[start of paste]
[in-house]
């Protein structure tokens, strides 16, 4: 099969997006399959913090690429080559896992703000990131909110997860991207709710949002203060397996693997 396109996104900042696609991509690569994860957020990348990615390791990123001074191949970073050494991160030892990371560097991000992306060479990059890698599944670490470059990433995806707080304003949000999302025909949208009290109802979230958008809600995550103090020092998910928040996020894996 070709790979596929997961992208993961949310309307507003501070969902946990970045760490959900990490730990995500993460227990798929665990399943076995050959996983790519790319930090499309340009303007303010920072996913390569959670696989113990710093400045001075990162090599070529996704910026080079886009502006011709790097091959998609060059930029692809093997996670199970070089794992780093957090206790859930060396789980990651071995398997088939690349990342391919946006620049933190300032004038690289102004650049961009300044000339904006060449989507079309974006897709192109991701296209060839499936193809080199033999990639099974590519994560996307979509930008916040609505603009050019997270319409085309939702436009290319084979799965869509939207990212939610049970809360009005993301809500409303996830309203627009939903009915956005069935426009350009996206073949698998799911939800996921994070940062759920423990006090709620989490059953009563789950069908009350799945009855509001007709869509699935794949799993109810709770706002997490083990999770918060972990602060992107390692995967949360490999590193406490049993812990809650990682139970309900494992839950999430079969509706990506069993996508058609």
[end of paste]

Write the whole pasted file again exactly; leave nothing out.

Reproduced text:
[in-house]
């Protein structure tokens, strides 16, 4: 099969997006399959913090690429080559896992703000990131909110997860991207709710949002203060397996693997 396109996104900042696609991509690569994860957020990348990615390791990123001074191949970073050494991160030892990371560097991000992306060479990059890698599944670490470059990433995806707080304003949000999302025909949208009290109802979230958008809600995550103090020092998910928040996020894996 070709790979596929997961992208993961949310309307507003501070969902946990970045760490959900990490730990995500993460227990798929665990399943076995050959996983790519790319930090499309340009303007303010920072996913390569959670696989113990710093400045001075990162090599070529996704910026080079886009502006011709790097091959998609060059930029692809093997996670199970070089794992780093957090206790859930060396789980990651071995398997088939690349990342391919946006620049933190300032004038690289102004650049961009300044000339904006060449989507079309974006897709192109991701296209060839499936193809080199033999990639099974590519994560996307979509930008916040609505603009050019997270319409085309939702436009290319084979799965869509939207990212939610049970809360009005993301809500409303996830309203627009939903009915956005069935426009350009996206073949698998799911939800996921994070940062759920423990006090709620989490059953009563789950069908009350799945009855509001007709869509699935794949799993109810709770706002997490083990999770918060972990602060992107390692995967949360490999590193406490049993812990809650990682139970309900494992839950999430079969509706990506069993996508058609």